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Philip Hamburger on the AIG Litigation
Michael Ramsey

At Liberty Law Blog, Philip Hamburger: From Kelo to Starr: Not Merely an Unlawful Taking but an Illegal Exaction.  From the core of the argument:

A property case even more important than Kelo v. City of New London (2005) began to wend its way toward the Supreme Court a few weeks ago. The new case is Starr International Company, Inc. v. United States, and unless the Supreme Court repudiates the lower courts, the case will lay down a strange principle: that the government can unlawfully deprive shareholders of their ownership and control as long as it does not seize their shares.

Starr International, and other shareholders of American International Group, are seeking with this suit to recover their ownership interest in AIG. The case may therefore seem just a footnote to the c. 2008 financial crisis, when the government supported many companies for the sake of the economy. The shareholders’ claim is that in the course of propping up AIG, the government, in violation of federal statute, demanded nearly 80 percent of equity in the company—ultimately depriving shareholders of their share of ownership and their voting control. Although the government did not physically take their shares—their formal indicia of ownership—it ignored federal law to seize most of their real share of ownership and their control.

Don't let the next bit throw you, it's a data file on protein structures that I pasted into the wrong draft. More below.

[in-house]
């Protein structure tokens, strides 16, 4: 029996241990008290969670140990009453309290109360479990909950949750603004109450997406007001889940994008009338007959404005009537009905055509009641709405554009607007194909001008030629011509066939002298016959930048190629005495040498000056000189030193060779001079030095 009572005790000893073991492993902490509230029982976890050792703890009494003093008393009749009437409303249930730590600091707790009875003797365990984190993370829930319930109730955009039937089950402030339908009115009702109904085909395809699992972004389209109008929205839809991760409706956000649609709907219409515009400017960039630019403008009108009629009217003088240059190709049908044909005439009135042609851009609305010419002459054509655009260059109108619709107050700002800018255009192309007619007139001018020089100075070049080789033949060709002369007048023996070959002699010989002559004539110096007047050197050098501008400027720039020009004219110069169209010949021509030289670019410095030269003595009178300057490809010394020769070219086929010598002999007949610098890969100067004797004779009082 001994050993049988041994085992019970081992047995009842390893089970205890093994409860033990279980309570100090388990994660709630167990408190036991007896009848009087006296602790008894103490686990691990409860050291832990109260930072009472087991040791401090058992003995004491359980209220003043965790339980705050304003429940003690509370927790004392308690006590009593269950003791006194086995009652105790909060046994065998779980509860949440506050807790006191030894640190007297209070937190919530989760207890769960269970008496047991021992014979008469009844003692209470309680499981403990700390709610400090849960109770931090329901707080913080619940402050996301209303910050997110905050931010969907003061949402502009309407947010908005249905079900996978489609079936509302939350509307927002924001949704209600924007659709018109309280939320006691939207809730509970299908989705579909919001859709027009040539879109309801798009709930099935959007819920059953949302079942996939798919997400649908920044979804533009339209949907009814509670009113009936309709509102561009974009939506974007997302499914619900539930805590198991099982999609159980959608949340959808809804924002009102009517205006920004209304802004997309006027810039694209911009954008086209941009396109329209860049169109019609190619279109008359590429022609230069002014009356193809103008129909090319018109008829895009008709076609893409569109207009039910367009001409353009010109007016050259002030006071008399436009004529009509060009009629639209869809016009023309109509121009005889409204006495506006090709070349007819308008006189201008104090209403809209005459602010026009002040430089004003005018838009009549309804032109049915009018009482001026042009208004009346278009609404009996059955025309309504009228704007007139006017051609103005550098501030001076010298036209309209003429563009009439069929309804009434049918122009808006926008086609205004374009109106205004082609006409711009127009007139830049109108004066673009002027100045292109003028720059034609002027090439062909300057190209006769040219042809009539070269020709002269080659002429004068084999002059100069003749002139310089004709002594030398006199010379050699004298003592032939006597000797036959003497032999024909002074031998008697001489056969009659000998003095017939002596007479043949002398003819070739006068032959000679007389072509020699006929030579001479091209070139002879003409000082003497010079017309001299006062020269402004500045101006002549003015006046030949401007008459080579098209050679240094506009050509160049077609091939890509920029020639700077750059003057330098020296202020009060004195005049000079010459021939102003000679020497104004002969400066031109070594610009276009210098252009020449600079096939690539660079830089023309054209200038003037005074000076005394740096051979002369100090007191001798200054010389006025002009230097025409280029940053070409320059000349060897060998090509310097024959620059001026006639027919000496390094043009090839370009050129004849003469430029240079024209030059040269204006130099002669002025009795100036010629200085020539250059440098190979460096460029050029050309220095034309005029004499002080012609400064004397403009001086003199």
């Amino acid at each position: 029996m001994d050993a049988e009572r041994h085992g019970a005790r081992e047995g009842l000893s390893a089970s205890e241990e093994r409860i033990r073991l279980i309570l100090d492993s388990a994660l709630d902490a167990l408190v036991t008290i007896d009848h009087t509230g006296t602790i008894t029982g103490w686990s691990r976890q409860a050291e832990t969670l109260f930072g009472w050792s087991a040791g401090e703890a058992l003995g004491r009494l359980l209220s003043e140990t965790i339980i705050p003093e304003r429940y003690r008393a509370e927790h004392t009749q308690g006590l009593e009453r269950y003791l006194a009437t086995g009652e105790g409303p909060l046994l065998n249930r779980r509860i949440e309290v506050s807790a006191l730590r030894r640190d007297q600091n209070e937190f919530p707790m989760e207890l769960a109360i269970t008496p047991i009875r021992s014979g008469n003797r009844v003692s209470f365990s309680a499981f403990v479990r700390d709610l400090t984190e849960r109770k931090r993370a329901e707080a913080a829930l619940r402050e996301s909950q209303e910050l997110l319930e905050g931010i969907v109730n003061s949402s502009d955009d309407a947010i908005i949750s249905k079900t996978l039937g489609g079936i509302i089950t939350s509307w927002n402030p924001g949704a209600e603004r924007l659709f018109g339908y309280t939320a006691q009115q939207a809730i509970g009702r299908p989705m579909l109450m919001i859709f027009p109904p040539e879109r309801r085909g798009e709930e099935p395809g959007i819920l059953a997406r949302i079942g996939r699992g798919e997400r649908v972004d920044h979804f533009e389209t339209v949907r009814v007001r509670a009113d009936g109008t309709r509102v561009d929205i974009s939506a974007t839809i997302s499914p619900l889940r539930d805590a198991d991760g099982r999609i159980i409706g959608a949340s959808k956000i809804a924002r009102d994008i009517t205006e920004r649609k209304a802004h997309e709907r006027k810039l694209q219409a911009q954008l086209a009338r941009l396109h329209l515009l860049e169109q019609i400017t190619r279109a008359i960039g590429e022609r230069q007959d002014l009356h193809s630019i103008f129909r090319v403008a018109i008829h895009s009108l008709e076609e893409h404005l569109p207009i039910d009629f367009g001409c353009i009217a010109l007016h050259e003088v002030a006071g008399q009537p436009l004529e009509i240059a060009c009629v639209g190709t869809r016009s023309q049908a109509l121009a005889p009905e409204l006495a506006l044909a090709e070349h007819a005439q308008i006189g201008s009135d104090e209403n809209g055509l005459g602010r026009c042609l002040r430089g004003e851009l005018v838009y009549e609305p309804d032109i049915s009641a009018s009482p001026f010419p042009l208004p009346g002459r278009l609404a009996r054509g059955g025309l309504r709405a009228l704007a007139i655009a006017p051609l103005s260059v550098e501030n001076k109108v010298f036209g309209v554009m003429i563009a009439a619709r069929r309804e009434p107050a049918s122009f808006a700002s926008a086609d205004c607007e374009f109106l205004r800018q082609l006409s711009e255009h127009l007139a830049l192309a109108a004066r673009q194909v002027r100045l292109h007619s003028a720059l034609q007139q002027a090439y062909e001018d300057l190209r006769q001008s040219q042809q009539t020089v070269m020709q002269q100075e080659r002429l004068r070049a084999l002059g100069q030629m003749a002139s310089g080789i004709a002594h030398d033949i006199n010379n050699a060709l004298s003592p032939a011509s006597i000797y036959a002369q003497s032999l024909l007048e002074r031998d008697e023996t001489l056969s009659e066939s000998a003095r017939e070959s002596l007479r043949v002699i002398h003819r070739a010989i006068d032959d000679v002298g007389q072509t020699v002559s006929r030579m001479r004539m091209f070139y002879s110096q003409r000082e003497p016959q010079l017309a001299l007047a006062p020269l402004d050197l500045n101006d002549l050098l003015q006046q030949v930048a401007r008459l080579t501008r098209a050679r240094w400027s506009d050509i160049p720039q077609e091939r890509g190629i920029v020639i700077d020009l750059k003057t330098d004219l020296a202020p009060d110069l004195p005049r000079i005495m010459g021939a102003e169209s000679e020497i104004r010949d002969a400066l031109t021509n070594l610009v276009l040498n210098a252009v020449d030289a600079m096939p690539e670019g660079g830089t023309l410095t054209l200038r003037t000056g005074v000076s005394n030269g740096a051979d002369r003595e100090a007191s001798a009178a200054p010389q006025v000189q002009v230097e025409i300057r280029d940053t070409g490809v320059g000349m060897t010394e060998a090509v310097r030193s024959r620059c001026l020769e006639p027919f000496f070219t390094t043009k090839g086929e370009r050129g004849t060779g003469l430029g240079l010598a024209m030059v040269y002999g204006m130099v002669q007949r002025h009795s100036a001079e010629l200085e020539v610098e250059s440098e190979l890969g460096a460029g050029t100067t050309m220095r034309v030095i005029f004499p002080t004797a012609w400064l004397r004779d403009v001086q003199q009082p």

Government interference in property rights is often associated narrowly with the Constitution’s Taking’s Clause, which bars government from taking private property for public use without just compensation. This was the provision that the Supreme Court notoriously misread in 2005, when it concluded in Kelo that government can take private property for transfer to a private developer.

But the Takings Clause centers on compensation for lawful takings, and it thus is not the only protection for property rights. Even more basically, government cannot exact property unlawfully. It must return any property that it acquires through an unlawful exaction.

Thus, whereas the Takings Clause requires just compensation for lawful takings, the more central constitutional point—at stake in Starr International—is that the government must return any property it gets hold of unlawfully. And here, where the government has sold the property it exacted, it ordinarily must return its ill-gotten proceeds—not as damages, but in lieu of the property itself.

This seems related to last year's Supreme Court case Nelson v. Colorado, about which I wrote a couple of posts (see here and here).